How It Works: SQL Server Deadlock Trace Flag 1222 Output


 

The trace flag 1222 can be very powerful and helpful in tracking down the cause of a deadlock when used correctly.

This week I was tracking down a blocking situation, which I expected the lock monitor to resolve as a deadlock.   The test in question is designed to cause large amounts of deadlocks in order to stress the deadlock detection and resolution code paths.  I was looking to see if the problem was an undetected deadlock that lock monitor was struggling with or something else, and to my surprise I found it was the trace flag –T1222.

When you enable –T1222 the output of the XML deadlock information (usually seen in trace facilities) is written to the error log.  This adds overhead for logging which has the impact of slowing down lock monitor and in turn causing longer blocking scenarios.  The design does off-load the output activity to background workers so the lock monitor does not have to participate in outputting the results and can remain focused on detection and resolution activities.

The key is the background tasks used to output the XML deadlock information.  SQL Server limits the background tasks to a total of five (5) tasks to avoid flooding the scheduler with deadlock output tasks.  Once 5 tasks are active the 6th, … output from lock monitor happens inline (lock monitor outputs the results to the error log, without performing object name resolutions, I.E. unknown where the tasks are allowed to resolve object names.)  When a background task complete, lock monitor can leverage is again for the next output request.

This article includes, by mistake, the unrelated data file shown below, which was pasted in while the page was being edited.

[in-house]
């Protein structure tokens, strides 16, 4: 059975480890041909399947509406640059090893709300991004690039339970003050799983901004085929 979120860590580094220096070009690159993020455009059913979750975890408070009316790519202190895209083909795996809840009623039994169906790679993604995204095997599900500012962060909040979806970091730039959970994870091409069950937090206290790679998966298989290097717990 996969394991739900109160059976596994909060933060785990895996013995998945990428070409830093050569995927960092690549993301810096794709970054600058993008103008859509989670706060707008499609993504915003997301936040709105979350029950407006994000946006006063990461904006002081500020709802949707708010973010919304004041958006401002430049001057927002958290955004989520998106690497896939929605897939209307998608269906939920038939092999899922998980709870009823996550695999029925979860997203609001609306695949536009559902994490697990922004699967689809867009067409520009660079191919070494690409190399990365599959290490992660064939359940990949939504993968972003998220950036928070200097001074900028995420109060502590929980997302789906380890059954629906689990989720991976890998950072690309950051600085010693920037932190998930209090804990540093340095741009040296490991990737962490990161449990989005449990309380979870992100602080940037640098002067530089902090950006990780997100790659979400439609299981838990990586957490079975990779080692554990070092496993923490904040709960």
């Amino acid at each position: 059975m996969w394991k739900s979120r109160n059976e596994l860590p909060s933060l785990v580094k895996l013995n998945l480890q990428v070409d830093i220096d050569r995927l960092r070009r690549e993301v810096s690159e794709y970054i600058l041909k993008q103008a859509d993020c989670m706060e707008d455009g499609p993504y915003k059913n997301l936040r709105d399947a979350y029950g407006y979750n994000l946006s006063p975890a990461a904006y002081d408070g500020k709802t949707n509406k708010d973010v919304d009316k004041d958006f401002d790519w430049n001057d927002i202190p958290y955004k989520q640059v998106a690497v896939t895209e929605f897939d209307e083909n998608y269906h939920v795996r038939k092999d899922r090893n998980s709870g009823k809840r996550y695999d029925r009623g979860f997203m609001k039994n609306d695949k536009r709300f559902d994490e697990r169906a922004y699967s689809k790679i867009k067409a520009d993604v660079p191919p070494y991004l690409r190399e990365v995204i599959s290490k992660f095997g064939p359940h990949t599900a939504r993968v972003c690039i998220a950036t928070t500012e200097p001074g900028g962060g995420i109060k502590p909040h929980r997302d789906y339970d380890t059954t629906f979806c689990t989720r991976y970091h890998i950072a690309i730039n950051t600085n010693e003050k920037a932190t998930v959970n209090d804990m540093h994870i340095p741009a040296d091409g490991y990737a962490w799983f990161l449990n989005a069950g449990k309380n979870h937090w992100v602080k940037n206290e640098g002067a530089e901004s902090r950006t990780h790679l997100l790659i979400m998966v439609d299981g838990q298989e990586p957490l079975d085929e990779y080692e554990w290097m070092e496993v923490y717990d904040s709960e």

The contention point appears at the error log.  Each line of the output is protected so multiple tasks can’t write at the exact same time.  When the 5 background tasks are actively writing the lock monitor has to participate with those tasks for I/O bandwidth to the error log. 

In my case the test was generating large numbers of deadlocks and flooding the log with –T1222 output.  The test was using all 5 background tasks and the lock monitor to produce the output and the I/O path to the error log was saturated.  The longer it takes lock monitor to output the results the less time it has for detecting and resolving deadlocks leading to the reason the deadlocks were being resolved slower than I expected.

While this is a pretty unusual scenario, I wanted to highlight how the trace flag works so you can use appropriately.   As soon as I issued the dbcc traceoff(1222,-1) my server returned to expected behavior.  Lock monitor still detects and resolves deadlocks at a much faster rate because the lock monitor was no longer doing the additional outputs.

 

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Bob Dorr - Principal Software Engineer SQL Server

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